The application of this principle is both narrow and wide-ranging and is meant to serve as a secondary course of action. It is decidedly not a replacement for the standard advice on coaching and collaborating, for such advice is successful far more often than not. However, it can be utilized when the collaborative pianist deems it the most successful and prudent solution to an ensemble situation that has remained problematic.

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Date Created
2015

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An Awareness of the Clara Motive in Dichterliebe by Robert Schumann

Description

This project details specific placement and usage of the Clara motive in Robert Schumann’s Dichterliebe. The analysis categorizes the motive according to its different shapes and relationships to the poetry in Dichterliebe. Four main permutations of the motive are discussed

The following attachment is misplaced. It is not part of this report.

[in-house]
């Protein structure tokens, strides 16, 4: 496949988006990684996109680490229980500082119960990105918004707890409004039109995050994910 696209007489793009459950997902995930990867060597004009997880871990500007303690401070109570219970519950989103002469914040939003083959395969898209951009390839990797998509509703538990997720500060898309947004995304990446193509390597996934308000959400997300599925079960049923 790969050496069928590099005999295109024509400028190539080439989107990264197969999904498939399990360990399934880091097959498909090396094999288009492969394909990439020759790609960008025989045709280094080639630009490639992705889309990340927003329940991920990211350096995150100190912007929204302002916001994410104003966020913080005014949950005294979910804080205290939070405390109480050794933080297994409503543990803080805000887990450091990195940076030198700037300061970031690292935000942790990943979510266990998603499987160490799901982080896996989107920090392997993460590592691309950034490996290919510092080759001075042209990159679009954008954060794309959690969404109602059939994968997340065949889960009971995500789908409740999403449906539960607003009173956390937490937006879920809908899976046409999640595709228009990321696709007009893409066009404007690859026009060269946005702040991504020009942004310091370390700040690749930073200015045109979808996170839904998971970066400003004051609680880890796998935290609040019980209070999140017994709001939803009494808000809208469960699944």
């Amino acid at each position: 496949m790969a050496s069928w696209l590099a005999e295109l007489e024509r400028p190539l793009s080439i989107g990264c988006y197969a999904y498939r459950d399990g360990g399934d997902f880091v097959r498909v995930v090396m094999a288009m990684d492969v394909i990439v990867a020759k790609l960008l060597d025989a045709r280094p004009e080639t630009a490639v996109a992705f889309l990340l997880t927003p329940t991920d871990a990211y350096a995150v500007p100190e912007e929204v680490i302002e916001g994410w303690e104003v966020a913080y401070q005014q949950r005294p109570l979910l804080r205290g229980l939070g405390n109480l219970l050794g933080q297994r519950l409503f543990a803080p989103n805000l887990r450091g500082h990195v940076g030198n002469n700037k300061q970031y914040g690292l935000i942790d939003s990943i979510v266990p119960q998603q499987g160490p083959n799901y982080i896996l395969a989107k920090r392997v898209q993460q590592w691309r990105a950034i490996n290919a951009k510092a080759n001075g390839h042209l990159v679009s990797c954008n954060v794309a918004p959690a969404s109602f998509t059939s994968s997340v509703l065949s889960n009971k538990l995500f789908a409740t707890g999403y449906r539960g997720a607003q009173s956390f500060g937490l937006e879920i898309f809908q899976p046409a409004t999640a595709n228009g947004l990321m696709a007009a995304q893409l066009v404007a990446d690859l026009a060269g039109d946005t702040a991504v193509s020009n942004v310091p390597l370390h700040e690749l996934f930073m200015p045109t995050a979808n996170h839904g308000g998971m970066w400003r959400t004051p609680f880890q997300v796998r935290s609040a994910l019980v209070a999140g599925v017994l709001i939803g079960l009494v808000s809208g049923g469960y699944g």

This project details specific placement and usage of the Clara motive in Robert Schumann’s Dichterliebe. The analysis categorizes the motive according to its different shapes and relationships to the poetry in Dichterliebe. Four main permutations of the motive are discussed in great detail: the original motive, inverted motive, retrograde motive, and retrograde inverted motive.

Schumann (1810–1856) composed more than 160 vocal works in 1840, commonly referred to as his Liederjahr. At the time, Schumann and Clara Wieck (1819–1896) were planning to marry, despite the objections of her father Friedrich Wieck (1785–1873). Robert was inspired to write Dichterliebe because of the happiness-and anxiety-surrounding his love for Clara, and the difficulties leading to their impending marriage. Schumann used the Clara motive (C-Bb-A-G#-A), which incorporates the letters of her name, throughout the song cycle in special moments as a tool of musical expression that alludes to his future wife.

Eric Sams (1926–2004), a specialist of German Lieder, has made significant contributions to the research of the Clara motive in Schumann’s music (through his book The Songs of Robert Schumann). However, research into specific locations and transformations of the Clara motive within the Dichterliebe are still insufficient. A further awareness of the Clara motive’s inner working is intended to help performers interpret this song cycle.